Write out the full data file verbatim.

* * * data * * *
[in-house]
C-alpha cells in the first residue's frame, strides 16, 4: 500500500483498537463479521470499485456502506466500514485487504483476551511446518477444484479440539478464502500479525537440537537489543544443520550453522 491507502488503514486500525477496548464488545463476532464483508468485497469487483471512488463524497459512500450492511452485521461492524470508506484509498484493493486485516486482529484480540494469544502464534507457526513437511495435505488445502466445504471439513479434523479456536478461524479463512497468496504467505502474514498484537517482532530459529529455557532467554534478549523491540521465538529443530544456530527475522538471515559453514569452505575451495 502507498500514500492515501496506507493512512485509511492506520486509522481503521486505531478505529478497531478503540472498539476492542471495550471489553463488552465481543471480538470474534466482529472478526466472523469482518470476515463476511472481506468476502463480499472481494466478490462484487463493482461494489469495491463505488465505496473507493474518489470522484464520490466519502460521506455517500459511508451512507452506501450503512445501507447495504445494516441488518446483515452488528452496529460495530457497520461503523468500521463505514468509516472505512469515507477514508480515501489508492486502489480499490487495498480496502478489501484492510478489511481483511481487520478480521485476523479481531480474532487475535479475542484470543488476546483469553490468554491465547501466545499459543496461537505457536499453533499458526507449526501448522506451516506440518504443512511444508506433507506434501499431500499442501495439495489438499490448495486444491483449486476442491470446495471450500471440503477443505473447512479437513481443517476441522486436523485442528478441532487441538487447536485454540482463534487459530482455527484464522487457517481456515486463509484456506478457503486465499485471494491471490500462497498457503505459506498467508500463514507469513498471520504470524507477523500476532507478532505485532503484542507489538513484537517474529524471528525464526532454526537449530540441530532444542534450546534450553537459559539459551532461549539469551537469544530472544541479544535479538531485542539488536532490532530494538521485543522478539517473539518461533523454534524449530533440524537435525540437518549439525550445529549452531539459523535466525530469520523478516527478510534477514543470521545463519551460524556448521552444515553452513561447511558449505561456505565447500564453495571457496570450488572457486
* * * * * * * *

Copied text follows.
[in-house]
C-alpha cells in the first residue's frame, strides 16, 4: 500500500483498537463479521470499485456502506466500514485487504483476551511446518477444484479440539478464502500479525537440537537489543544443520550453522 491507502488503514486500525477496548464488545463476532464483508468485497469487483471512488463524497459512500450492511452485521461492524470508506484509498484493493486485516486482529484480540494469544502464534507457526513437511495435505488445502466445504471439513479434523479456536478461524479463512497468496504467505502474514498484537517482532530459529529455557532467554534478549523491540521465538529443530544456530527475522538471515559453514569452505575451495 502507498500514500492515501496506507493512512485509511492506520486509522481503521486505531478505529478497531478503540472498539476492542471495550471489553463488552465481543471480538470474534466482529472478526466472523469482518470476515463476511472481506468476502463480499472481494466478490462484487463493482461494489469495491463505488465505496473507493474518489470522484464520490466519502460521506455517500459511508451512507452506501450503512445501507447495504445494516441488518446483515452488528452496529460495530457497520461503523468500521463505514468509516472505512469515507477514508480515501489508492486502489480499490487495498480496502478489501484492510478489511481483511481487520478480521485476523479481531480474532487475535479475542484470543488476546483469553490468554491465547501466545499459543496461537505457536499453533499458526507449526501448522506451516506440518504443512511444508506433507506434501499431500499442501495439495489438499490448495486444491483449486476442491470446495471450500471440503477443505473447512479437513481443517476441522486436523485442528478441532487441538487447536485454540482463534487459530482455527484464522487457517481456515486463509484456506478457503486465499485471494491471490500462497498457503505459506498467508500463514507469513498471520504470524507477523500476532507478532505485532503484542507489538513484537517474529524471528525464526532454526537449530540441530532444542534450546534450553537459559539459551532461549539469551537469544530472544541479544535479538531485542539488536532490532530494538521485543522478539517473539518461533523454534524449530533440524537435525540437518549439525550445529549452531539459523535466525530469520523478516527478510534477514543470521545463519551460524556448521552444515553452513561447511558449505561456505565447500564453495571457496570450488572457486